Molecular Treatment of Nano-Kaolinite Generations
Attila Taborosi, Robert K. Szilagyi, Balazs Zsirka, Orsolya Fonagy, Erzsebet Horvath, Janos Kristof
A procedure is developed for defining a compositionally and structurally realistic, atomic-scale description of exfoliated clay nanoparticles from the kaolinite family of phylloaluminosilicates. By use of coordination chemical principles, chemical environments within a nanoparticle can be separated into inner, outer, and peripheral spheres. The edges of the molecular models of nanoparticles were protonated in a validated manner to achieve charge neutrality. Structural optimizations using semiempirical methods (NDDO Hamiltonians and DFTB formalism) and ab initio density functionals with a saturated basis set revealed previously overlooked molecular origins of morphological changes as a result of exfoliation. While the use of semiempirical methods is desirable for the treatment of nanoparticles composed of tens of thousands of atoms, the structural accuracy is rather modest in comparison to DFT methods. We report a comparative survey of our infrared data for untreated crystalline and various exfoliated states of kaolinite and halloysite. Given the limited availability of experimental techniques for providing direct structural information about nano-kaolinite, the vibrational spectra can be considered as an essential tool for validating structural models. The comparison of experimental and calculated stretching and bending frequencies further justified the use of the preferred level of theory. Overall, an optimal molecular model of the defect-free, ideal nano-kaolinite can be composed with respect to stationary structure and curvature of the potential energy surface using the PW91/SVP level of theory with empirical dispersion correction (PW91+D) and polarizable continuum solvation model (PCM) without the need for a scaled quantum chemical force field. This validated theoretical approach is essential in order to follow the formation of exfoliated clays and their surface reactivity that is experimentally unattainable.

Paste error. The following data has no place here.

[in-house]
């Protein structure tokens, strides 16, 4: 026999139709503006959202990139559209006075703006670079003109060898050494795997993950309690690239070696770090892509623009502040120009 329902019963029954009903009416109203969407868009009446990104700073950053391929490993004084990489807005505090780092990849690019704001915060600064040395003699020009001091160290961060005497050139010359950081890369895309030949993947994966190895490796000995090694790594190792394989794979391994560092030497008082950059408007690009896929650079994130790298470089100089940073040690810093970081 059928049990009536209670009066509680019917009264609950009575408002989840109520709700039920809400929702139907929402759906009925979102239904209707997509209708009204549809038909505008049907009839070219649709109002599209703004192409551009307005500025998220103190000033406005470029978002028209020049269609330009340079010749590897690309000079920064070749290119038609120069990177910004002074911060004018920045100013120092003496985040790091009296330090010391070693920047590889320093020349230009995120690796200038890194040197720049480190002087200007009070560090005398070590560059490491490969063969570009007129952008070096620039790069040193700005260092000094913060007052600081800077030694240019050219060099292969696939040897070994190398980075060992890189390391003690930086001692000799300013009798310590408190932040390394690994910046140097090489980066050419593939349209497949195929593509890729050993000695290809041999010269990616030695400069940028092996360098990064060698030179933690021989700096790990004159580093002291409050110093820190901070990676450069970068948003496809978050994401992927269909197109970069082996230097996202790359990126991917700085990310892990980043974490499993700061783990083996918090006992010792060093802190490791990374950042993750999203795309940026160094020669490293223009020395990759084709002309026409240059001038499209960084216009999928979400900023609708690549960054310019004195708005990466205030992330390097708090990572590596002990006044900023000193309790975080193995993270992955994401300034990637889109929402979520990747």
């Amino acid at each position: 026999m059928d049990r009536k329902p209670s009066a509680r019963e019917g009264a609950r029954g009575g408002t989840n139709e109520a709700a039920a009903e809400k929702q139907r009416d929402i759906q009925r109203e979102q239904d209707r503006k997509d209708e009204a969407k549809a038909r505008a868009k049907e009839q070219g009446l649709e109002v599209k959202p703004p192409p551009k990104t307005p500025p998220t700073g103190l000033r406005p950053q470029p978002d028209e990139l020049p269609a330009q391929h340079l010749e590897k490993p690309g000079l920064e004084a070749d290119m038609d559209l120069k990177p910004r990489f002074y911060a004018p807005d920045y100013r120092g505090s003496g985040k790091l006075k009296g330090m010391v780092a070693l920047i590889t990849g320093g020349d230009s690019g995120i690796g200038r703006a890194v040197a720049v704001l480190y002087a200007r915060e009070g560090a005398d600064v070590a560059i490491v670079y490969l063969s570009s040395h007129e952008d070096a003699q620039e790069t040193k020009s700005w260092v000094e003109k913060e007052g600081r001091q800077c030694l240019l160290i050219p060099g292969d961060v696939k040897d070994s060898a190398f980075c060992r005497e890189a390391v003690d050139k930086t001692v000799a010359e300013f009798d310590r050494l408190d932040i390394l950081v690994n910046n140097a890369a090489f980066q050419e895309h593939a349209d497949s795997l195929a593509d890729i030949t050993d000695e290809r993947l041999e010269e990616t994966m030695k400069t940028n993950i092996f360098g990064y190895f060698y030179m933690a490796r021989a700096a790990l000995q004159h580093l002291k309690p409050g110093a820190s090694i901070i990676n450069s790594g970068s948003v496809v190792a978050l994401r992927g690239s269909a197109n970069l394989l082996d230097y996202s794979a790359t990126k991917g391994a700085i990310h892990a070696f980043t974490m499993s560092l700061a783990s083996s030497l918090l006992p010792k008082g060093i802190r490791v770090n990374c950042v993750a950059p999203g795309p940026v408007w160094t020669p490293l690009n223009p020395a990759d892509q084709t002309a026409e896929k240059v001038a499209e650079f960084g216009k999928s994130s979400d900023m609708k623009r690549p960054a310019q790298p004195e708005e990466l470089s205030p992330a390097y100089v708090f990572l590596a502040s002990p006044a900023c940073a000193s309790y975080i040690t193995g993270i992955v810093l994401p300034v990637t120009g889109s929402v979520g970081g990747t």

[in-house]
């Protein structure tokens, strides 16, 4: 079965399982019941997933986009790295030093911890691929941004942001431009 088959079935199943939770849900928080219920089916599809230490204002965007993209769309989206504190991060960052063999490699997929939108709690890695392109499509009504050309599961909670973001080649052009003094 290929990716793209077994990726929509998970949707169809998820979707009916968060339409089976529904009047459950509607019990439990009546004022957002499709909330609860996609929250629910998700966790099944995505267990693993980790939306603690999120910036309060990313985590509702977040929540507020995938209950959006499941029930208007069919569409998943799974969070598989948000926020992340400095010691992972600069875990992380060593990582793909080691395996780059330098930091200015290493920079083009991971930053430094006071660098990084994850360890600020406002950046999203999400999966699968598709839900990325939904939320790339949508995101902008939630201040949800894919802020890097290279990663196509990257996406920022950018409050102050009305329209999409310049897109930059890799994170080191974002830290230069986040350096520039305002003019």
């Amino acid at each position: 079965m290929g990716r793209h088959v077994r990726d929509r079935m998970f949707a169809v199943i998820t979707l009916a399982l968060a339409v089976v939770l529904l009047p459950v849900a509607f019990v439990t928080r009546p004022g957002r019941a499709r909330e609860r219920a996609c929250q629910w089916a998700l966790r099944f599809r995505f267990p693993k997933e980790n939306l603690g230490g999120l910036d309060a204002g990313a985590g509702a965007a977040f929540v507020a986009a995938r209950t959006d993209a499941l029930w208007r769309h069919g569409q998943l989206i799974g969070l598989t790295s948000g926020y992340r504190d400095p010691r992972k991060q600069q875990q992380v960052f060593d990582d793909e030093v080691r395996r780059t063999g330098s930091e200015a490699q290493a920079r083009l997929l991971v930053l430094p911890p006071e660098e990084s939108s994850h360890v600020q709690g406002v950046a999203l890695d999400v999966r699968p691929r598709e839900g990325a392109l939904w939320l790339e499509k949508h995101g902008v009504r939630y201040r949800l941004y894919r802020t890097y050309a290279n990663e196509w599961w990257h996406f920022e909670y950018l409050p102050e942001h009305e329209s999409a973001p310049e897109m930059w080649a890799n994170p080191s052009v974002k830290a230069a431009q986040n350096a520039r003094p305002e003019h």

How is this information collected?
This collection of Montana State authored publications is collected by the Library to highlight the achievements of Montana State researchers and more fully understand the research output of the University. They use a number of resources to pull together as complete a list as possible and understand that there may be publications that are missed. If you note the omission of a current publication or want to know more about the collection and display of this information email Leila Sterman.